(Don’t be caught without your Jase Case)
California is again being slammed with record rainfall, mud and rockslides are forcing road closures. Widespread evacuations are still in place across the state. Snowfall is continuing to plague the Sierra mountains leaving many stranded without available help due to the amount of snow making roads impassable.
- Water restrictions have ended for the 7 million residents in the Metropolitan Water District of Southern California. These residents had endured one of the most long and fierce droughts in recent history.
- As of Tuesday, March 15, Santa Barbara County cancelled evacuation orders and issued warnings for residents to remain vigilant with some areas still flooding, rock and mudslide hazards and potential for more storm related damage.
- However, evacuation orders remained in place for Monterey County after a 400-foot levee burst on the Pajaro River flooding communities and farms due to runoff after last week’s 10th atmospheric river. Crews are working diligently to repair the levee. Residents have been forced to seek shelter in local motels and evacuation centers.
- Snowfall in the Sierra mountains near Donner Pass has totaled over 54 feet, along with another incoming storm expected to dump up to another 10 feet of snow in the mountains. This will result in the risk of further roof collapses, impassable roads and gas leaks and explosions.
- Warm air in the mountains has triggered multiple avalanche and flash flood warnings.
- Not to be outdone by the snow, rain, flooding and avalanches, an EF-1 tornado carrying with it 90 mph winds touched down in Tuolumne County on Saturday, uprooting trees, and producing 1 inch hail along with flash flooding.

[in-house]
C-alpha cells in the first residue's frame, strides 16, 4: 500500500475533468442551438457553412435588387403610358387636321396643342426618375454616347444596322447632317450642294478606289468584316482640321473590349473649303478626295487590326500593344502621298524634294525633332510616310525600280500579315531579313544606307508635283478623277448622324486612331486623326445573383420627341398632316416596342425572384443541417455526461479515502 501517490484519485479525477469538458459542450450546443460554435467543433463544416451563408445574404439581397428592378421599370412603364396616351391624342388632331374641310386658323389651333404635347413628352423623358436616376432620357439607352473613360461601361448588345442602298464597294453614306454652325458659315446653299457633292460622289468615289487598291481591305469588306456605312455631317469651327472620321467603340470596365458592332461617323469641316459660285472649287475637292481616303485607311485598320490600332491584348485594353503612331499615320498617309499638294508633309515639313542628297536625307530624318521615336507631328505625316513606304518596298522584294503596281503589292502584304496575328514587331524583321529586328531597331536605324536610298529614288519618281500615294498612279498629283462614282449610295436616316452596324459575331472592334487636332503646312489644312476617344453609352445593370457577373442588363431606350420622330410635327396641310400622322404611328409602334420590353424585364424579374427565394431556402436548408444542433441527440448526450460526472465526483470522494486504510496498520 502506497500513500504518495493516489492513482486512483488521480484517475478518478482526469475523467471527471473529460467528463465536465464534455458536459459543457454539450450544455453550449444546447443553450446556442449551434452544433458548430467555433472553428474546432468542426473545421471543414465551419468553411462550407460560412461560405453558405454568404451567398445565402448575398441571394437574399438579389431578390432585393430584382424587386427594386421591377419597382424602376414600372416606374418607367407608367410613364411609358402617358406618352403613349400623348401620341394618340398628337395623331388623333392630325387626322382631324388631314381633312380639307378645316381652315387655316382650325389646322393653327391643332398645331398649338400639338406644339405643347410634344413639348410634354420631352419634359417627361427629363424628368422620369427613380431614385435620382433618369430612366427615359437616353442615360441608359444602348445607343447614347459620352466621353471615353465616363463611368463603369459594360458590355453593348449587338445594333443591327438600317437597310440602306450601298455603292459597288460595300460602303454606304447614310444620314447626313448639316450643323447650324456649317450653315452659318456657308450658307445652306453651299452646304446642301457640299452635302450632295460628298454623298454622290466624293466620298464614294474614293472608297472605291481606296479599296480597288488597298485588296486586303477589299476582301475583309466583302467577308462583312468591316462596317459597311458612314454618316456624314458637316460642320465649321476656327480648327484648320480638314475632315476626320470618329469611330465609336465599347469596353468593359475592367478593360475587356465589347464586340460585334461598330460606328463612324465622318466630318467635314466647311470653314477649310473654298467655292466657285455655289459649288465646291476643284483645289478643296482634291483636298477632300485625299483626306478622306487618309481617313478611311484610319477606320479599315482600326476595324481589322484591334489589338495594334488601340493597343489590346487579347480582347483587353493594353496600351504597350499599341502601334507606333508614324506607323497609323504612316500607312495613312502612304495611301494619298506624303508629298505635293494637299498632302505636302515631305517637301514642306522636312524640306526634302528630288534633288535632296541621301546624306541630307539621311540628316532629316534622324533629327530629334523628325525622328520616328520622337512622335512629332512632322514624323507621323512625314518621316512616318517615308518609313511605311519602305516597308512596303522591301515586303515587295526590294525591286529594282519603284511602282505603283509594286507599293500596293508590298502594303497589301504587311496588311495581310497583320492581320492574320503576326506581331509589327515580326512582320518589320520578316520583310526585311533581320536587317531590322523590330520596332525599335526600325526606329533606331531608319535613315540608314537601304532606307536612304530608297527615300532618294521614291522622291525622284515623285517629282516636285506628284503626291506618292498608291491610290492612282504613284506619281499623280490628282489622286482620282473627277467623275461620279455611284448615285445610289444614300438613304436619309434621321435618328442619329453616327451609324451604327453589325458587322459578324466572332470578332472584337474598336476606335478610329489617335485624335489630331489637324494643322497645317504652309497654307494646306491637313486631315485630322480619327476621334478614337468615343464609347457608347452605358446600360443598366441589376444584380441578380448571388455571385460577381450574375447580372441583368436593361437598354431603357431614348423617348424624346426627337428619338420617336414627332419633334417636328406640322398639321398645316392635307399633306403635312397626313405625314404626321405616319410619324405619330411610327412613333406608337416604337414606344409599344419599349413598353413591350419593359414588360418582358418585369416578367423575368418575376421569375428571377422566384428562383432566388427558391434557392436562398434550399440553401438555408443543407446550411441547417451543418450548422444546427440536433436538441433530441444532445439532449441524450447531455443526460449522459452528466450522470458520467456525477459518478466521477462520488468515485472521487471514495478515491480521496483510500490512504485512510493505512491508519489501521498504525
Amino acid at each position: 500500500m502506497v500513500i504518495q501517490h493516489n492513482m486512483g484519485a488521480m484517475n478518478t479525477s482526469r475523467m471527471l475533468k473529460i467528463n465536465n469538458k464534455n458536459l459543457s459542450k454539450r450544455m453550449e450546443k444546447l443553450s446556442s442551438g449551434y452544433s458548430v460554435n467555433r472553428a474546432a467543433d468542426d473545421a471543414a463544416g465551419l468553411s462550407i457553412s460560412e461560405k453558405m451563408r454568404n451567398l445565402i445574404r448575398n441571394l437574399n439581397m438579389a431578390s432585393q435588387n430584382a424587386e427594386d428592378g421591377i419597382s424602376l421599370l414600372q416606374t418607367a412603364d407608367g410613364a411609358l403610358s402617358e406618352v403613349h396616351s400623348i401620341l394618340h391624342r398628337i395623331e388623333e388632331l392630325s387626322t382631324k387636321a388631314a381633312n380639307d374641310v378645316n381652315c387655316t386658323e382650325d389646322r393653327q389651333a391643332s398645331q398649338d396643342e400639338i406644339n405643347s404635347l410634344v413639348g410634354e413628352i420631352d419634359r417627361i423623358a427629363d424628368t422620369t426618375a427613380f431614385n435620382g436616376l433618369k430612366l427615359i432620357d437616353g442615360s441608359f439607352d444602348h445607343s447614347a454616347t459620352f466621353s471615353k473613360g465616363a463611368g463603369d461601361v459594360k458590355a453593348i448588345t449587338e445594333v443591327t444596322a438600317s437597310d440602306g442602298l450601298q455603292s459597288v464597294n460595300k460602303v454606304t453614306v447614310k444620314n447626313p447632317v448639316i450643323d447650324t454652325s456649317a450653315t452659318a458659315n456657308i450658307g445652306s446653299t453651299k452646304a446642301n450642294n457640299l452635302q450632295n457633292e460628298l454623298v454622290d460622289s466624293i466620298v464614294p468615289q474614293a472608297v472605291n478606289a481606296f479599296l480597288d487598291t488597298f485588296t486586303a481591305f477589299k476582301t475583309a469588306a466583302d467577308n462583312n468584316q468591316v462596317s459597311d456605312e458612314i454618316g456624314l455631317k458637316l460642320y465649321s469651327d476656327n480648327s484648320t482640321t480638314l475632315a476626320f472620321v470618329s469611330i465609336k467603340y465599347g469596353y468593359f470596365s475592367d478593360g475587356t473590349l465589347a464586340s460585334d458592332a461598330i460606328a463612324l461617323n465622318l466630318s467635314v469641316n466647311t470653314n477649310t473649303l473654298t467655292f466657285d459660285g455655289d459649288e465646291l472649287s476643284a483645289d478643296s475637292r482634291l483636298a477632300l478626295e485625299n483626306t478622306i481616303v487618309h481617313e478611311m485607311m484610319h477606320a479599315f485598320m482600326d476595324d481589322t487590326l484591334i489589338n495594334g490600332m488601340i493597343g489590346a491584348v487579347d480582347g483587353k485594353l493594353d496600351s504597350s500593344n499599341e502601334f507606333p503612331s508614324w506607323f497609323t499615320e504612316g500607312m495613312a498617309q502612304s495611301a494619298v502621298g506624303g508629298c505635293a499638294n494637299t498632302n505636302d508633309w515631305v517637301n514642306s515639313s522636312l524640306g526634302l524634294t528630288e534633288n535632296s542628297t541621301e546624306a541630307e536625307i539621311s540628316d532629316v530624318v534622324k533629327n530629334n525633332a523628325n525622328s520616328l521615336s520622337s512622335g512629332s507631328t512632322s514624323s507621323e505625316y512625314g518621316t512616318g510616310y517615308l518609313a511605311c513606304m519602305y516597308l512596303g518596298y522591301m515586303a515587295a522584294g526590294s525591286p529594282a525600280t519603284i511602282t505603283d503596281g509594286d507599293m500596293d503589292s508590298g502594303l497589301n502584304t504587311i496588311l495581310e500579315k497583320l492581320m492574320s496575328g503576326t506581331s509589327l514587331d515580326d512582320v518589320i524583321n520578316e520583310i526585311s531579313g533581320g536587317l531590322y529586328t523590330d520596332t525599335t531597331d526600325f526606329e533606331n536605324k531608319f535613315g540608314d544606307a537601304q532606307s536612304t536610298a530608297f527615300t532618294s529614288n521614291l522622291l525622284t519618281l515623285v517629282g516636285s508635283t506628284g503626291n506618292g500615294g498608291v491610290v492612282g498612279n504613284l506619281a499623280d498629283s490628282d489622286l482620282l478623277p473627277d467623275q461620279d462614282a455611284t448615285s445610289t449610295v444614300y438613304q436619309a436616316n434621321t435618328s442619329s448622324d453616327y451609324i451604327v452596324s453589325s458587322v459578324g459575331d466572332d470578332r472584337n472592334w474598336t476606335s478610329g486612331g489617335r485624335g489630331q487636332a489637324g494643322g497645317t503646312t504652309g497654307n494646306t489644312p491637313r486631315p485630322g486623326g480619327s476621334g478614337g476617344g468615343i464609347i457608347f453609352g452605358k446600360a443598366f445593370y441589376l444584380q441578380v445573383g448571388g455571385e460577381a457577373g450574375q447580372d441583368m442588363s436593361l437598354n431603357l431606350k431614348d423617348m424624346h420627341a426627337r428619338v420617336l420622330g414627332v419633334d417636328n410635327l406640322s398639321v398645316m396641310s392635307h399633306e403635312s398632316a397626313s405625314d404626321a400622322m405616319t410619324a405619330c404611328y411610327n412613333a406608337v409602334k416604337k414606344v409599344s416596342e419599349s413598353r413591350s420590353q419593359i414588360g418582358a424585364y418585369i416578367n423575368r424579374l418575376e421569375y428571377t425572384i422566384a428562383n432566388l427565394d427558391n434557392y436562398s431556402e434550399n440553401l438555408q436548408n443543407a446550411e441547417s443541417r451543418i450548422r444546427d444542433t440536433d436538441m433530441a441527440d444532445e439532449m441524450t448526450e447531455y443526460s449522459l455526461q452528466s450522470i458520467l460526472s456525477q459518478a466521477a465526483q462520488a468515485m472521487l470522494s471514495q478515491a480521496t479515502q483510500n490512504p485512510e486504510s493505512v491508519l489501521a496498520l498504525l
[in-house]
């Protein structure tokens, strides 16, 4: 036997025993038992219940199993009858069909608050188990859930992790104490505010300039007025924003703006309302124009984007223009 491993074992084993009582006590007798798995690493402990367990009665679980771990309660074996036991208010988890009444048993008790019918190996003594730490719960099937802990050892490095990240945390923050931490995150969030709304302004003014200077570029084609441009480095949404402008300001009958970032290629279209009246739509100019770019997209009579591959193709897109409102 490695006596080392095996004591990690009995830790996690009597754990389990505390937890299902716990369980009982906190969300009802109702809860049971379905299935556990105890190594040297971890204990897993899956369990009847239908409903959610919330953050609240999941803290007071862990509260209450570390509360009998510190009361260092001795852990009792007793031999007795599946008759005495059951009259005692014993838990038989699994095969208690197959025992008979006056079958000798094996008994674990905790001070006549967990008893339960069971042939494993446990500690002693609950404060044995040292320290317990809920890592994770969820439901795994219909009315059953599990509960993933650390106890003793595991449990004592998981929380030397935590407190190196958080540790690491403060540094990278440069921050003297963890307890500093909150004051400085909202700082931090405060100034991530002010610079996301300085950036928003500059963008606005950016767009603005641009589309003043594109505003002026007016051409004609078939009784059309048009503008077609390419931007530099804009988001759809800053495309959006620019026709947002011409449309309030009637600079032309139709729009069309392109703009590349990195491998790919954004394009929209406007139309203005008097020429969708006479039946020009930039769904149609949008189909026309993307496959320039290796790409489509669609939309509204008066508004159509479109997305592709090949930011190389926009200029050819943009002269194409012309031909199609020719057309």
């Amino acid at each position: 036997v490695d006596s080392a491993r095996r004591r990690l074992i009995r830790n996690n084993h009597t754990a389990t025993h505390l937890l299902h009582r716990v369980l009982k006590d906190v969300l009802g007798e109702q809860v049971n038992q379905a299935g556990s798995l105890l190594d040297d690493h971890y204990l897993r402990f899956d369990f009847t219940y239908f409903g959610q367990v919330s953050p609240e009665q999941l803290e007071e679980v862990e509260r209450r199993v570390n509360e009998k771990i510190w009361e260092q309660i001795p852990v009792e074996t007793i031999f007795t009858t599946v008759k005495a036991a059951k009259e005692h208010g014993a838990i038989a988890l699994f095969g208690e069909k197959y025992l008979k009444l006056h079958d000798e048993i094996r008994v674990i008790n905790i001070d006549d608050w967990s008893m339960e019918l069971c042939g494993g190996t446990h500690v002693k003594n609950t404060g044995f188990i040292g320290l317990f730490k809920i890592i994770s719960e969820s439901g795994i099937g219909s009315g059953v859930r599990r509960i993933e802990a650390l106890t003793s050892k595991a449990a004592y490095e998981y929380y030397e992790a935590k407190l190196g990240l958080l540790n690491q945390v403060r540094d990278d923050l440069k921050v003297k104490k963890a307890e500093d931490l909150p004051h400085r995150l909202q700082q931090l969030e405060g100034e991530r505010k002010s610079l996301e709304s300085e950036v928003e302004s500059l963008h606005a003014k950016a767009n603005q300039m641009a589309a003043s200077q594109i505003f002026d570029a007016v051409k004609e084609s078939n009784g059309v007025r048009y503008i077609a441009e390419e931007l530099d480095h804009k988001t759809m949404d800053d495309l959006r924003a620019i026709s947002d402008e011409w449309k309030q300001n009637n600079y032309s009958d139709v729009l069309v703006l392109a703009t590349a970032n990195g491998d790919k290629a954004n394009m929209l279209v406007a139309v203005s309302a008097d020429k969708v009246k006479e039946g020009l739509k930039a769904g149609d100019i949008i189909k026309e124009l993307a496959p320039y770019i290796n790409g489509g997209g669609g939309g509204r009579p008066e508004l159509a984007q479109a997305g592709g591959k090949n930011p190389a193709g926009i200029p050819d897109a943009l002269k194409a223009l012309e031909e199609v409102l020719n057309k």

The floodwaters will eventually recede, bringing with it post-flood disease outbreaks
Note: Follow your local health department and authorities’ instruction and guidance before reentering your flooded home or other buildings. Be sure to have gloves, mask (properly fitting N95 at the very least) and goggles along with protective boots or shoes when venturing into any post flood areas.
Receding floodwaters along with warmer air create an ideal breeding ground for disease outbreaks.
Sewage spills, contaminated waste floating in waters, livestock feces along with harmful chemicals settle in buildings, cars, and surrounding landscapes, polluting everything it touches. It will be almost impossible to not be exposed to some sort of health hazard post flood.
Local health departments, clinics and hospitals will have a high likelihood of being overrun with flood related disease outbreaks.
The following is a list of common disease outbreaks following a flood
Jase case antibiotics are listed in parenthesis- note that the antibiotics in the Jase Case can treat many of these diseases:
Viruses and bacteria– transmitted through contaminated water (ingestion or contact), food, items that hold food or water, or rodents.
C difficile- (Metronidazole)
Salmonella (Ciprofloxacin if symptoms are severe)
Skin infection (staph)- (Doxycycline)
Tetanus- (Doxycycline or metronidazole)
Tularemia- (Doxycycline or ciprofloxacin)
Typhoid fever- (Ciprofloxacin)
Hepatitis A- no known treatment, it usually runs its course
Vector borne diseases (mosquitos)
West Nile Virus- Supportive treatment only
Rotavirus- Supportive treatment only
Mold is a major health concern following a flood. It can be invisible and spread within a matter of days. If you have a weakened immune system, you can become seriously ill from mold.
At risk populations include
- Those receiving chemotherapy
- Have had an organ transplant
- Using corticosteroids
In addition, if you have any respiratory issues such as asthma, don’t enter any building after a flood without proper safety equipment (this goes for everyone including at risk persons)
- Properly fitting N-95 mask or higher level protection
- Brooke Lounsbury, RN
Medical Content Writer
Keeping you informed and safe.
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